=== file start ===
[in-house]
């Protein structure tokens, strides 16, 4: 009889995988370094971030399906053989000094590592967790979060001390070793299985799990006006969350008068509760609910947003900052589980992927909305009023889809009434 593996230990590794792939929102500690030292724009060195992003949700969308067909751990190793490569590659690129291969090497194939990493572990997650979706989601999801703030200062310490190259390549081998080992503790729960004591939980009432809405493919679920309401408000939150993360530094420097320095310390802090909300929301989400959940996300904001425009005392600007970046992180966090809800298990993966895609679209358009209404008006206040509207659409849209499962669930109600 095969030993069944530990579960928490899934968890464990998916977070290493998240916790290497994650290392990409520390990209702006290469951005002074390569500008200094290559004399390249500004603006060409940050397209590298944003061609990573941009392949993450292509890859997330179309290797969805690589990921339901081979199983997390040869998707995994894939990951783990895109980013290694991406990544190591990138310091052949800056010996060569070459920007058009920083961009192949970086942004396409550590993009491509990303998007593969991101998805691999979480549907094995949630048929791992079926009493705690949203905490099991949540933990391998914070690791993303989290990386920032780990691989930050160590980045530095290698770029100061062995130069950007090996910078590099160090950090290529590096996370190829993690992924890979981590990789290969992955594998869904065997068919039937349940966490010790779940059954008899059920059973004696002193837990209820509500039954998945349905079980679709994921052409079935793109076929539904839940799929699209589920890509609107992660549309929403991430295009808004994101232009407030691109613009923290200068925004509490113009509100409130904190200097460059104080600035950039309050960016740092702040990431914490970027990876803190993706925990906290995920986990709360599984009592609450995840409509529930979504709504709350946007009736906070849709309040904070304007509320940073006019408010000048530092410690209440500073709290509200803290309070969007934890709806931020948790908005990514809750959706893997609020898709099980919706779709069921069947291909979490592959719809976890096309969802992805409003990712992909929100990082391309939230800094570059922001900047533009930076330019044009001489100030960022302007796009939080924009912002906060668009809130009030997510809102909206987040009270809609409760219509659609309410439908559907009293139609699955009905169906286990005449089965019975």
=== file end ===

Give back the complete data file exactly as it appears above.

[in-house]
């Protein structure tokens, strides 16, 4: 009889995988370094971030399906053989000094590592967790979060001390070793299985799990006006969350008068509760609910947003900052589980992927909305009023889809009434 593996230990590794792939929102500690030292724009060195992003949700969308067909751990190793490569590659690129291969090497194939990493572990997650979706989601999801703030200062310490190259390549081998080992503790729960004591939980009432809405493919679920309401408000939150993360530094420097320095310390802090909300929301989400959940996300904001425009005392600007970046992180966090809800298990993966895609679209358009209404008006206040509207659409849209499962669930109600 095969030993069944530990579960928490899934968890464990998916977070290493998240916790290497994650290392990409520390990209702006290469951005002074390569500008200094290559004399390249500004603006060409940050397209590298944003061609990573941009392949993450292509890859997330179309290797969805690589990921339901081979199983997390040869998707995994894939990951783990895109980013290694991406990544190591990138310091052949800056010996060569070459920007058009920083961009192949970086942004396409550590993009491509990303998007593969991101998805691999979480549907094995949630048929791992079926009493705690949203905490099991949540933990391998914070690791993303989290990386920032780990691989930050160590980045530095290698770029100061062995130069950007090996910078590099160090950090290529590096996370190829993690992924890979981590990789290969992955594998869904065997068919039937349940966490010790779940059954008899059920059973004696002193837990209820509500039954998945349905079980679709994921052409079935793109076929539904839940799929699209589920890509609107992660549309929403991430295009808004994101232009407030691109613009923290200068925004509490113009509100409130904190200097460059104080600035950039309050960016740092702040990431914490970027990876803190993706925990906290995920986990709360599984009592609450995840409509529930979504709504709350946007009736906070849709309040904070304007509320940073006019408010000048530092410690209440500073709290509200803290309070969007934890709806931020948790908005990514809750959706893997609020898709099980919706779709069921069947291909979490592959719809976890096309969802992805409003990712992909929100990082391309939230800094570059922001900047533009930076330019044009001489100030960022302007796009939080924009912002906060668009809130009030997510809102909206987040009270809609409760219509659609309410439908559907009293139609699955009905169906286990005449089965019975």